The Phoenix Flyer

Dignity for incarcerated pregnant women: Lawmakers push for reforms

By: - January 21, 2020 5:37 pm

Advocates with Dignity Florida pushed the Legislature earlier this year to boost support for pregnant inmates. Credit: Danielle J. Brown

Advocates for pregnant women inmates came to the state Capitol Tuesday to retell the traumatic story of Tammy Jackson, an inmate at the Broward County jail who was forced to give birth in an isolation cell.

Jackson miraculously performed a seven-hour labor by herself without medical assistance or medication.

Another horrific tale comes from an Osceola County Jail cell, where Kenzi Dunn was left to miscarry her pregnancy from her cell, after being denied medical attention for days.

Their stories, plus many others, sparked Florida lawmakers to sponsor legislation to ensure proper medical care of incarcerated pregnant women. The bills also aim to reduce unnecessary physical restraints on pregnant women.

The stories were presented by Dignity Florida, a coalition that believes in dignity for women and girls who are incarcerated in prisons and detention facilities. The group is pushing for lawmakers to approve legislation to help incarcerated pregnant women.

The group on the 4th floor of the Capitol held up a sign saying: “Justice 4 Tammy.”

SB 852 passed unanimously in the Senate’s Criminal Justice committee last week. The House version has been introduced and referred to the Judiciary Committee.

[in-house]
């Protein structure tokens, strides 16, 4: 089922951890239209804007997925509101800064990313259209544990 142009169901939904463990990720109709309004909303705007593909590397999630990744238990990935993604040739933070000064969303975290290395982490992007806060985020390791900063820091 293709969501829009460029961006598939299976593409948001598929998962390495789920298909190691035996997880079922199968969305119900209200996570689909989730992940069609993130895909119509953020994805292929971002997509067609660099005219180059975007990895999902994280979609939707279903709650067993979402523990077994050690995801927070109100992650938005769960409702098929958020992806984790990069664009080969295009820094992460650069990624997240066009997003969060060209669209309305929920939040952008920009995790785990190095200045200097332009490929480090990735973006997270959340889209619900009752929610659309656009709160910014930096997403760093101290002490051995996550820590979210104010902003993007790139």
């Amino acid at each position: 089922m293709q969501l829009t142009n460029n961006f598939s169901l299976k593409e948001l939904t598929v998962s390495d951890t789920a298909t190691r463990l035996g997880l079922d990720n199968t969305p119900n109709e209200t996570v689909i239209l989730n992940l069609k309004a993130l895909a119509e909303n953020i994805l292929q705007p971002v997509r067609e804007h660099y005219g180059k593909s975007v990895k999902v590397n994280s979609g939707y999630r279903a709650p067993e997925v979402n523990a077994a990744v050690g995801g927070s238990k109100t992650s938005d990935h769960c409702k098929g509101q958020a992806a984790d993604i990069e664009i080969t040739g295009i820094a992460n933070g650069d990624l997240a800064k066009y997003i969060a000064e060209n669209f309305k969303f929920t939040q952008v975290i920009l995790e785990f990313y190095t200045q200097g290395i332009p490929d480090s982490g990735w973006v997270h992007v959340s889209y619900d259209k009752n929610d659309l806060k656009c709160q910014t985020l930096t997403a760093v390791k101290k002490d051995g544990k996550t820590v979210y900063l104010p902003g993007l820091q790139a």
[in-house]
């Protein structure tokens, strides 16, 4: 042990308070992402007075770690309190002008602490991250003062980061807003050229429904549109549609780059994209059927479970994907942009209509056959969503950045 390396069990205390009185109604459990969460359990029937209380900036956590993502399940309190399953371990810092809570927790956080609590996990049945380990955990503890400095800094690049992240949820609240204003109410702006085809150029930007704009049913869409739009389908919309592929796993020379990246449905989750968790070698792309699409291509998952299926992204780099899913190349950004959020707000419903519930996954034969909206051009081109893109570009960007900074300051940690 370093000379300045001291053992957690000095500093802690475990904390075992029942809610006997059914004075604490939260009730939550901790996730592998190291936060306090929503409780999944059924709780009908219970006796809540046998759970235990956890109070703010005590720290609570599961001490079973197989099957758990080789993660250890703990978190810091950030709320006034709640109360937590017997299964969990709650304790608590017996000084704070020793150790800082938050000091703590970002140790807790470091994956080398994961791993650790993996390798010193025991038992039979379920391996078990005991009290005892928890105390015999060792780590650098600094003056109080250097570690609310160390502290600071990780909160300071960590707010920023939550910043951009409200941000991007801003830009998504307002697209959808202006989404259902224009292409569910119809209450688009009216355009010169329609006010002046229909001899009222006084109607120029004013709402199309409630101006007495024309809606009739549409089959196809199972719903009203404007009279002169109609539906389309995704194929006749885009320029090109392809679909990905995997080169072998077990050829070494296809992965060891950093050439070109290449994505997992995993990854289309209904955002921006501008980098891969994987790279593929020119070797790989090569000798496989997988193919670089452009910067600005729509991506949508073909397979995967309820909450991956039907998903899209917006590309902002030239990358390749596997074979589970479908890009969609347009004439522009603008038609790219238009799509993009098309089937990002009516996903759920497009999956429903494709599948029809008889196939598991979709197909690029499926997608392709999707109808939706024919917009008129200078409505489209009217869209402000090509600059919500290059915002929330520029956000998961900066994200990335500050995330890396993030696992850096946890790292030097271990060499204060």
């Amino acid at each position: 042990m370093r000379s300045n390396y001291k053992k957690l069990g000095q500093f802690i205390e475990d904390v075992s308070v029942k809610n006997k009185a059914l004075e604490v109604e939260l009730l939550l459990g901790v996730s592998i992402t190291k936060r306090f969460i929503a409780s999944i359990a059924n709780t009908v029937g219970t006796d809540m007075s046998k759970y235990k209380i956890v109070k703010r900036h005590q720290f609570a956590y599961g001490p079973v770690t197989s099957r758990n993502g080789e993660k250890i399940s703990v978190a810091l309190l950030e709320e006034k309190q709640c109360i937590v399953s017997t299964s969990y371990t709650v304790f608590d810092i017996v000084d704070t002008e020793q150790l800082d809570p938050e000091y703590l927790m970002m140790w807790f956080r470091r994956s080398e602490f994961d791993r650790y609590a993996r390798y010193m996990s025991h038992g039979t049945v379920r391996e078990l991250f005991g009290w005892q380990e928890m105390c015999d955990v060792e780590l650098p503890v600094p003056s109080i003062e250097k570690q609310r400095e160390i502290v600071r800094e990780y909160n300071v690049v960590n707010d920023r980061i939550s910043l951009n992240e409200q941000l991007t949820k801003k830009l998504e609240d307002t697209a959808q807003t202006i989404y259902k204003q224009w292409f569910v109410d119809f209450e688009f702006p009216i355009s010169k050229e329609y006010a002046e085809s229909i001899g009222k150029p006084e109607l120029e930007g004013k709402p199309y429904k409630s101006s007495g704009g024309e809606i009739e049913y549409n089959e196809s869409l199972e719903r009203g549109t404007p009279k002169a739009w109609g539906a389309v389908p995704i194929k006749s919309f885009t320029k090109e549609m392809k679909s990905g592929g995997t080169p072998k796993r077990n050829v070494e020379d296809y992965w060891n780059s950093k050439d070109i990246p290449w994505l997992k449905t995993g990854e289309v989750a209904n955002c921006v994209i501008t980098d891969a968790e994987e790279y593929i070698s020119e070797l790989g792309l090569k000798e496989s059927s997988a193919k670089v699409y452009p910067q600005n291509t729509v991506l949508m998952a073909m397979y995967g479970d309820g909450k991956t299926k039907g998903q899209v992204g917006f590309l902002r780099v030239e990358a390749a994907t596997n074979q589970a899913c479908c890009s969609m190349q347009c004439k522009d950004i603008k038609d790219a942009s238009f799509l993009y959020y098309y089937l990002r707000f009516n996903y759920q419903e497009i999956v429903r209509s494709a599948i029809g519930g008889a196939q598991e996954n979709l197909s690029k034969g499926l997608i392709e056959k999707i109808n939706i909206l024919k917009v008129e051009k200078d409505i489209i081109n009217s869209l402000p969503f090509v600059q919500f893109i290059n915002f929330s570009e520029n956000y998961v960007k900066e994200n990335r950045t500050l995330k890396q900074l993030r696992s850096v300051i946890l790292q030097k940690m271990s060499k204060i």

Senator Jason Pizzo, who filed the bill, was one of several lawmakers at the press conference in support of the bill and touted its bipartisan support. He’s a Democrat representing parts of Miami-Dade County.

“We’re not going to bend and cower on this,” Pizzo said at the press conference.

The treatment of pregnant inmates faces ongoing reform in Florida.

In 2019, House Democrats Shevrin Jones and Amy Mercado pushed a bill, approved by the Legislature and the governor, to ensure incarcerated women get access to adequate sanitation and hygiene products. Jones represents part of Broward County and Mercado represents part of Orange County.

Both will lead this year’s House bill on incarcerated pregnant women.

“When we talked to the members last year and told them that women didn’t have pads at correctional facilities, they were stunned,” said Jones at the press conference.  “So now we’re back again—same forces behind us.”

Valencia Gunder, Dignity Florida campaign manager and campaign director for the New Florida Majority, gave a written statement following the press conference.

“We are proud of the Tammy Jackson Act’s incredible bipartisan support,” she said.

“The population of incarcerated women has increased by 700% in the United States in the last decade and it is important that they are safe, protected and treated with decency, dignity, and respect while in these facilities.”

Our stories may be republished online or in print under Creative Commons license CC BY-NC-ND 4.0. We ask that you edit only for style or to shorten, provide proper attribution and link to our web site. Please see our republishing guidelines for use of photos and graphics.

Danielle J. Brown
Danielle J. Brown

Danielle J. Brown is a 2018 graduate of Florida State University, majoring in English with a focus in editing, writing, and media. While at FSU, she served as an editorial intern for International Program’s annual magazine, Nomadic Noles. Last fall, she fulfilled another editorial internship with Rowland Publishing, where she wrote for the Tallahassee Magazine, Emerald Coast Magazine, and 850 Business Magazine. She was born and raised in Tallahassee and reviews community theater productions for the Tallahassee Democrat. She spends her downtime traveling to all corners of Florida and beyond to practice lindy hop.